**The under-determined case:** The least-squares inverse of **m** for each
frequency is

(14) |

**The over-determined case:** The least-squares inverse for **m**
for each frequency is

(15) |

An interesting problem occurs when the conditioning of the matrix quickly deteriorates as frequencies increase. This effect is partly caused by the frequency truncation of the operator. A solution to this problem is to increase , which appears in equations (14) and (15), with the frequency. To do so, I set

(16) |

The size of the matrix to invert makes possible the use of direct inversion as opposed to iterative processes. Figure 5 shows the result of inversion using the aliased operator. The aliasing artifacts are still strong, but some energy has focused, decreasing the width of the horizontal events caused by near-offset aperture effects. The resulting data, which appear in the right panel of Figure 5, are almost perfectly recovered. The residual in the left panel of Figure 7 demonstrates that the data fitting is nearly perfect.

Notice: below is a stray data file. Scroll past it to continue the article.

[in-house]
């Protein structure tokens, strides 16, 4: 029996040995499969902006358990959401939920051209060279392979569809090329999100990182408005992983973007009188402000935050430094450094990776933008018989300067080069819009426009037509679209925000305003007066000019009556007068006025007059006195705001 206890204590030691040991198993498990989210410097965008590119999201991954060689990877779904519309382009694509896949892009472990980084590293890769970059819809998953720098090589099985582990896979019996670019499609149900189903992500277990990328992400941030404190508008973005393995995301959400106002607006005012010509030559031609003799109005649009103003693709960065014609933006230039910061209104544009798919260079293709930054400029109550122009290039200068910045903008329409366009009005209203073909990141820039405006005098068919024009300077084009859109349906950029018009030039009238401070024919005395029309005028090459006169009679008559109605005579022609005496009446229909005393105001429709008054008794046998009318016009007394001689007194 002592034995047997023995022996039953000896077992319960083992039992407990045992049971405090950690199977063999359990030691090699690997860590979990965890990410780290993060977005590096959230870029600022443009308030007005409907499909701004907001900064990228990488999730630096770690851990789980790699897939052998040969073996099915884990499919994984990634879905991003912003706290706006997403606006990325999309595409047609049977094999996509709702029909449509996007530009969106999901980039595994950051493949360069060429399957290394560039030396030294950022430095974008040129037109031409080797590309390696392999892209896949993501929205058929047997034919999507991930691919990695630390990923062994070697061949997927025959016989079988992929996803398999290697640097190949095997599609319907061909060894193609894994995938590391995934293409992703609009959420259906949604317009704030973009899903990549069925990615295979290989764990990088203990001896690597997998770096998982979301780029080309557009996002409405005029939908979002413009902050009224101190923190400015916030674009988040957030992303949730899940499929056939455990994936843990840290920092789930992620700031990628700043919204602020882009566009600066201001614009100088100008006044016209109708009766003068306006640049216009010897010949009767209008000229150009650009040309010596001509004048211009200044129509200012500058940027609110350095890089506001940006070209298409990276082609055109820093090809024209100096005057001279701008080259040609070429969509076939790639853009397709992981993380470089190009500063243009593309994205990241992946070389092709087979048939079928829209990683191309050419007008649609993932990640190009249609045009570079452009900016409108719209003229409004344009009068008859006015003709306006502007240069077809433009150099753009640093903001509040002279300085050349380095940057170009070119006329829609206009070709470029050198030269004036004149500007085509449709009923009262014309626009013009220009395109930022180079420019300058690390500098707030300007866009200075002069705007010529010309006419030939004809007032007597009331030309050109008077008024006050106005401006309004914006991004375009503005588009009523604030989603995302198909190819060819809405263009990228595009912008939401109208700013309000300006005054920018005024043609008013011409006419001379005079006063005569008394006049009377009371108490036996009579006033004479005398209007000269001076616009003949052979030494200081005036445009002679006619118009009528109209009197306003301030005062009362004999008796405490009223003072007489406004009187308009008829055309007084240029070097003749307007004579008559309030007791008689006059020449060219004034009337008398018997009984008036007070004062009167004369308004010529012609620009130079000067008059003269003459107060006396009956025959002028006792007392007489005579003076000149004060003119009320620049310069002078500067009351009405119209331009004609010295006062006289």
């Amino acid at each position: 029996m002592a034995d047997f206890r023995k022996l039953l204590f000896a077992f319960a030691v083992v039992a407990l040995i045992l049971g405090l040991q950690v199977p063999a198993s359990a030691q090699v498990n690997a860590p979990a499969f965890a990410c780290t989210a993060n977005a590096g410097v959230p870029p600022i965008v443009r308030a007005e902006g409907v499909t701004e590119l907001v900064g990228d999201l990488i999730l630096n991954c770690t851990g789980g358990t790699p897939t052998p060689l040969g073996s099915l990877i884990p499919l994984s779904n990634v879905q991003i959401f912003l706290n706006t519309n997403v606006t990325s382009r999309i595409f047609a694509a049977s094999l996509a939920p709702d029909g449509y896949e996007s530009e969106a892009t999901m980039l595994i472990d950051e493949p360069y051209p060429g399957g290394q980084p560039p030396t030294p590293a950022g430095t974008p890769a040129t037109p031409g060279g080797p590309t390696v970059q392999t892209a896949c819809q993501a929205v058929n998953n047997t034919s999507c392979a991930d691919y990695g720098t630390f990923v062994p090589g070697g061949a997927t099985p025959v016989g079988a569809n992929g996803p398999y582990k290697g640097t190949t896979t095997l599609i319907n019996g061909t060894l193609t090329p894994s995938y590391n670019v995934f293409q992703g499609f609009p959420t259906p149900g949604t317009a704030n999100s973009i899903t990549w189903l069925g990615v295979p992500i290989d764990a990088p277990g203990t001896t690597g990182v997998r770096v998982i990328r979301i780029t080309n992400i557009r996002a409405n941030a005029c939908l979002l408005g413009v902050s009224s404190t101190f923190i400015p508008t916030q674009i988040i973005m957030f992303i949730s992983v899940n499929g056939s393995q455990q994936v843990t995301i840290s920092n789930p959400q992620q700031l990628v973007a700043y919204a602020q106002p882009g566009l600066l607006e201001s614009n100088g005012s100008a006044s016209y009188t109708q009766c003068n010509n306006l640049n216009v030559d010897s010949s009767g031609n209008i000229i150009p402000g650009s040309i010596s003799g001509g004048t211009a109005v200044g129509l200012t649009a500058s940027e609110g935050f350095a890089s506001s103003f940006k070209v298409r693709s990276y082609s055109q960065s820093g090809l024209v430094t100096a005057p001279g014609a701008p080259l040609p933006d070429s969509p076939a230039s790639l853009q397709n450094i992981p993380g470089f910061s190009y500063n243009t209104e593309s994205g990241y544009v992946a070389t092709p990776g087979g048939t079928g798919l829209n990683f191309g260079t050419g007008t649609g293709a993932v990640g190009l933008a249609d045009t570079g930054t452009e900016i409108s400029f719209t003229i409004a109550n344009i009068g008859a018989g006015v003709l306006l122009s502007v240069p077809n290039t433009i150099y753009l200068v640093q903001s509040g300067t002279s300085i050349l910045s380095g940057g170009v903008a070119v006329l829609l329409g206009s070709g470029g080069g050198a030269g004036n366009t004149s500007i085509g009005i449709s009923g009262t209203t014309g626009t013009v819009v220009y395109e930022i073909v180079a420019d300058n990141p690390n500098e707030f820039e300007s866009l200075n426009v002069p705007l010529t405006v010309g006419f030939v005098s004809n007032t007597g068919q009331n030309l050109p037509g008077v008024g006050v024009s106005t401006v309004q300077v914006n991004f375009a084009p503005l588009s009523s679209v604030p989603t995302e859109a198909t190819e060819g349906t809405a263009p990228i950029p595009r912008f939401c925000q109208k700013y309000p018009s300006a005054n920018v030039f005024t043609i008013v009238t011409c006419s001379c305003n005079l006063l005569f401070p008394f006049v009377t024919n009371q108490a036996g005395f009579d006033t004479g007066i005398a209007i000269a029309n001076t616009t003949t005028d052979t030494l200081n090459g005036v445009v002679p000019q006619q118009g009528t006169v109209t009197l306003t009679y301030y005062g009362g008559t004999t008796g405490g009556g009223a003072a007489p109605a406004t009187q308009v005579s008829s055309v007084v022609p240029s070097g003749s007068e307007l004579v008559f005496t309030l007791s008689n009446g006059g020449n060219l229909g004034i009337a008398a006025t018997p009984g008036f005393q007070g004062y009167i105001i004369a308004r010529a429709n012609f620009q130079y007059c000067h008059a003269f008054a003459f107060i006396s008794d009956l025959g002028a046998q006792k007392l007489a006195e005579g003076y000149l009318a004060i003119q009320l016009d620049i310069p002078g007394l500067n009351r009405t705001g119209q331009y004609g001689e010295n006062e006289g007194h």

Figure 5

Now, using the antialiasing conditions on the operator, we obtain the data in Figure 6: events are better focused in the radon domain and most of data aliasing artifacts have disappeared. We observe a loss of resolution for the non-flat events caused by the antialiasing conditions. The aliasing of the input data produces the remaining noisy events in the radon domain. Again, the data in the right panel of Figure 6 are almost completely recovered, and the residual in the right panel of Figure 7 is very small.

Figure 6

This result proves that the antialiasing PRT can be inverted as long as is provided. It also proves that the use of antialiasing conditions on the operator helps to mitigate data aliasing artifacts. However, as Figure 6 indicates, data aliasing effects can't be totally removed. The next section shows that sparseness conditions in the radon domain can destroy data aliasing artifacts.

Figure 7

4/29/2001